|Publication number||US4621609 A|
|Application number||US 06/644,287|
|Publication date||Nov 11, 1986|
|Filing date||Aug 27, 1984|
|Priority date||Aug 27, 1984|
|Publication number||06644287, 644287, US 4621609 A, US 4621609A, US-A-4621609, US4621609 A, US4621609A|
|Inventors||John A. Kitchen|
|Original Assignee||Kitchen John A|
|Export Citation||BiBTeX, EndNote, RefMan|
|Patent Citations (19), Referenced by (5), Classifications (17), Legal Events (3)|
|External Links: USPTO, USPTO Assignment, Espacenet|
This invention relates generally to heaters of the type having liquid fuel burners. The term "liquid fuel" includes fuels which are solid at room temperature and which must be liquified in order to burn.
The invention has been devised in the environment of heaters for temporary or emergency use, for example in a stranded car, boat or other vehicle or in an emergency shelter. A heater of this type should meet a number of criteria. The heater should be designed so that it can be stored for long periods of time and under varying climatic conditions without deteriorating. At the same time, it should be capable of being quickly and easily brought into operation without the need for external power and should be capable of producing a reasonable amount of heat for an extended period of time. Other considerations are safety in storage and use, ease of portability, and avoidance of contamination of the atmosphere within the vehicle or shelter. Where the heater is of the type in which fuel is burnt to produce heat, the burner should be designed to operate free of smoke and soot.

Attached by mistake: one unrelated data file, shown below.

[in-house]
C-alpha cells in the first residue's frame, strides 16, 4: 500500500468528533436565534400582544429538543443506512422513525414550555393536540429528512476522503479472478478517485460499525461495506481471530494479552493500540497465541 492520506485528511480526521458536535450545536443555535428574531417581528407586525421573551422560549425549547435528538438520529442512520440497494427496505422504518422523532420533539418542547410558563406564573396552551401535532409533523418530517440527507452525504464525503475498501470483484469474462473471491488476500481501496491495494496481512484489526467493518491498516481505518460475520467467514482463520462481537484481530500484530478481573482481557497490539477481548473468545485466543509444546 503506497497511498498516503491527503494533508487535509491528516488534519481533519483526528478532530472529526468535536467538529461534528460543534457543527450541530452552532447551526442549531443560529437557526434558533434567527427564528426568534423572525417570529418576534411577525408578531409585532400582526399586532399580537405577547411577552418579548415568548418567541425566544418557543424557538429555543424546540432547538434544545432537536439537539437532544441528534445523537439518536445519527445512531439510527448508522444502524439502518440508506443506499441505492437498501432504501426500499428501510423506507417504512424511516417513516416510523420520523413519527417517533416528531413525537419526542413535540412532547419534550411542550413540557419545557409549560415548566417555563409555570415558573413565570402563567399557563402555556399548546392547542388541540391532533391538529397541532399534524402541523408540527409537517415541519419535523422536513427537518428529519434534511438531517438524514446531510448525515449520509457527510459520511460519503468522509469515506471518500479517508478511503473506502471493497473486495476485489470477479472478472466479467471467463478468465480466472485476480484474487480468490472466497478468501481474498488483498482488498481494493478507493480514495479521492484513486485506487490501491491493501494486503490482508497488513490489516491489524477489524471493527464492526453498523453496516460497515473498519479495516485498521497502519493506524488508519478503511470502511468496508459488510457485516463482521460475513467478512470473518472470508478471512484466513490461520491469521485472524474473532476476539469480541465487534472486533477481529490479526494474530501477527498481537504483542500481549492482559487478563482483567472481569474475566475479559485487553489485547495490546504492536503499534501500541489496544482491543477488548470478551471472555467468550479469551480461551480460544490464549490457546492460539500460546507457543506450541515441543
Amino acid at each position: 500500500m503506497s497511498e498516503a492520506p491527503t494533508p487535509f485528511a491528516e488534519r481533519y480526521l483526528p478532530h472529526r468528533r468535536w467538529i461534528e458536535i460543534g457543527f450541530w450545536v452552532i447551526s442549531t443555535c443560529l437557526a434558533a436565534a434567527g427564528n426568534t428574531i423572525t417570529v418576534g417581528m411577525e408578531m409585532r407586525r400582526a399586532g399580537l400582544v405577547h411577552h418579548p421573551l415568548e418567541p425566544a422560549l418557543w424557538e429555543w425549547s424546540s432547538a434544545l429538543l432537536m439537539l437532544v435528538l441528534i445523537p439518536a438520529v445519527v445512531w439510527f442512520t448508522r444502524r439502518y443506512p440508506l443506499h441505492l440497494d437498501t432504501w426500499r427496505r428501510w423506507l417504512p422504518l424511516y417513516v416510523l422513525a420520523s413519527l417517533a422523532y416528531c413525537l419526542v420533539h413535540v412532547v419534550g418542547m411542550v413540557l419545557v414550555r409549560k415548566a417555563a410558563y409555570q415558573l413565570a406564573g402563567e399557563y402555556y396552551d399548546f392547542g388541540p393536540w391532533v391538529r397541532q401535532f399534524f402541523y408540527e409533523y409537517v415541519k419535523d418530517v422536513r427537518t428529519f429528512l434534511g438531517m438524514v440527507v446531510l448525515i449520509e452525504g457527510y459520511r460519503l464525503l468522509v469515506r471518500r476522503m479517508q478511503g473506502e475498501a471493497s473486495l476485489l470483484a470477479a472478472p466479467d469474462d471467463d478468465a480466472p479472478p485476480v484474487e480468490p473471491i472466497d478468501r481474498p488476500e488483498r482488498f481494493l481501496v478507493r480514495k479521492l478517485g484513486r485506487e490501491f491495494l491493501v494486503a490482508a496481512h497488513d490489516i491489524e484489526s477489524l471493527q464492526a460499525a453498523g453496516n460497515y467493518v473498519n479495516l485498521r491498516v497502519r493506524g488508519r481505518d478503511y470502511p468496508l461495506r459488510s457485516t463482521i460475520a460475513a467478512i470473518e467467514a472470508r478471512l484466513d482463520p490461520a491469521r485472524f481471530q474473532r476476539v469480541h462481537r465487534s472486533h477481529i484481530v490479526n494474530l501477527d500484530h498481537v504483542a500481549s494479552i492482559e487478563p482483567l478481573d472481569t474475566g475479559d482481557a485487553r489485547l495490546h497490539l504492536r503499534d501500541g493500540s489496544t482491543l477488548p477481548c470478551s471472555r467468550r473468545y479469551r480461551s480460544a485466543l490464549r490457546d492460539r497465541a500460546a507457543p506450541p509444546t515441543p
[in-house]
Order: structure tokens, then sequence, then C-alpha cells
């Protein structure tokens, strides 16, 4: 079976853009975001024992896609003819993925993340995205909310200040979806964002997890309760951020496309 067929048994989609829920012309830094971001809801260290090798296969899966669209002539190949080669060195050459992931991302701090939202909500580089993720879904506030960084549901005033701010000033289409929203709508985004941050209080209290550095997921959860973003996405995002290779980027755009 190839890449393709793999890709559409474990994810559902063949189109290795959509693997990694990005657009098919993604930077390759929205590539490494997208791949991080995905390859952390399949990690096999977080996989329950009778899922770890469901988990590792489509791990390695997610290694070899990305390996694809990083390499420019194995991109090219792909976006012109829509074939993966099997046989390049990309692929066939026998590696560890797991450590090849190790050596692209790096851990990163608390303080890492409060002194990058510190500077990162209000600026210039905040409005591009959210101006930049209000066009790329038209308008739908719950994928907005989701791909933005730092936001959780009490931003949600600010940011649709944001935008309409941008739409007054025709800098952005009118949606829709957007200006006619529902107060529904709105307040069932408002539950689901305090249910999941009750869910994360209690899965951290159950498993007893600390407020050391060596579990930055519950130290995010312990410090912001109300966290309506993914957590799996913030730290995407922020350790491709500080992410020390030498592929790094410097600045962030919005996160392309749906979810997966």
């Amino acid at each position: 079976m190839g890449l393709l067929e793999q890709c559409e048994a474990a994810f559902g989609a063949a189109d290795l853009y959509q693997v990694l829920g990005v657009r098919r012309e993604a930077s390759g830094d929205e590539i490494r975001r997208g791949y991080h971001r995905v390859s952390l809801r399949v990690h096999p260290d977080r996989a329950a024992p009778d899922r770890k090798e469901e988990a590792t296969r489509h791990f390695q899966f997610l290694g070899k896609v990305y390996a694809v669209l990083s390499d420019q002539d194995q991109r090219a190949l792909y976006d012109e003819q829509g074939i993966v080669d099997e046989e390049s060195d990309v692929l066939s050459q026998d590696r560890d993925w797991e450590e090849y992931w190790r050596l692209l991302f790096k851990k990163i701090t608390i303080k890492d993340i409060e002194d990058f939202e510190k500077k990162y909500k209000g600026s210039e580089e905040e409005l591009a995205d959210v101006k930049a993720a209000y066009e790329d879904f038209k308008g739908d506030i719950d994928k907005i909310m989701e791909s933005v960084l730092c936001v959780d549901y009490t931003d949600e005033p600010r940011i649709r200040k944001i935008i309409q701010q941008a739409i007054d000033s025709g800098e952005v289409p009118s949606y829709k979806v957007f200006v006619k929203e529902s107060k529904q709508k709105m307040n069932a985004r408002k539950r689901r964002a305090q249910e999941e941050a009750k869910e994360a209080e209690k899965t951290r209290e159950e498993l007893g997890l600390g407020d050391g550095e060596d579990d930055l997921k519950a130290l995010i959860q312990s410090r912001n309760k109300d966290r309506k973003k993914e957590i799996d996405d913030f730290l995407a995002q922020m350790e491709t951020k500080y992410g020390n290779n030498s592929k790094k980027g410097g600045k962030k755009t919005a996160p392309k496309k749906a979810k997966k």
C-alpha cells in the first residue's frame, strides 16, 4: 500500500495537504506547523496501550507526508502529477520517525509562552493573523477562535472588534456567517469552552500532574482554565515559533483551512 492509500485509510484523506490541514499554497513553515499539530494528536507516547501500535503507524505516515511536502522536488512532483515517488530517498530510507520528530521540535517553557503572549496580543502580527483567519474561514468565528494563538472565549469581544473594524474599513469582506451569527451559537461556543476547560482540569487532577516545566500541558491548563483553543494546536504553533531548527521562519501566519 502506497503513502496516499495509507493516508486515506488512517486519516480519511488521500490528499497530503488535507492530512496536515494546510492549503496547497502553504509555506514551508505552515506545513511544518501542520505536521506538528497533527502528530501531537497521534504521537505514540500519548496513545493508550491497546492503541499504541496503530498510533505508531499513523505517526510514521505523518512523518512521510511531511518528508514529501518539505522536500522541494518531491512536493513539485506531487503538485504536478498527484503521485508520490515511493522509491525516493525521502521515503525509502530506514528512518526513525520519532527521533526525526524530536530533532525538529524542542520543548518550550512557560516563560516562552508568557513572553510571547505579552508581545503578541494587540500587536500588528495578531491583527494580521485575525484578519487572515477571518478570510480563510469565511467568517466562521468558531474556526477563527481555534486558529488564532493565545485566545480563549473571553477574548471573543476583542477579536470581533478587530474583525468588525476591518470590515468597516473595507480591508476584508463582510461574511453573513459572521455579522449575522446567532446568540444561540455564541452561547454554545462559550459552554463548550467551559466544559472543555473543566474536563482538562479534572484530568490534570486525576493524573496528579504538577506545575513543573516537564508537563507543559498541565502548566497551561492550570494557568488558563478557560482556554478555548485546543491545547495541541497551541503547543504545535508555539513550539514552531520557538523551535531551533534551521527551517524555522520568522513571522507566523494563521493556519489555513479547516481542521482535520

An object of one aspect of the invention is to provide an improved heater which addresses at least some of these problems.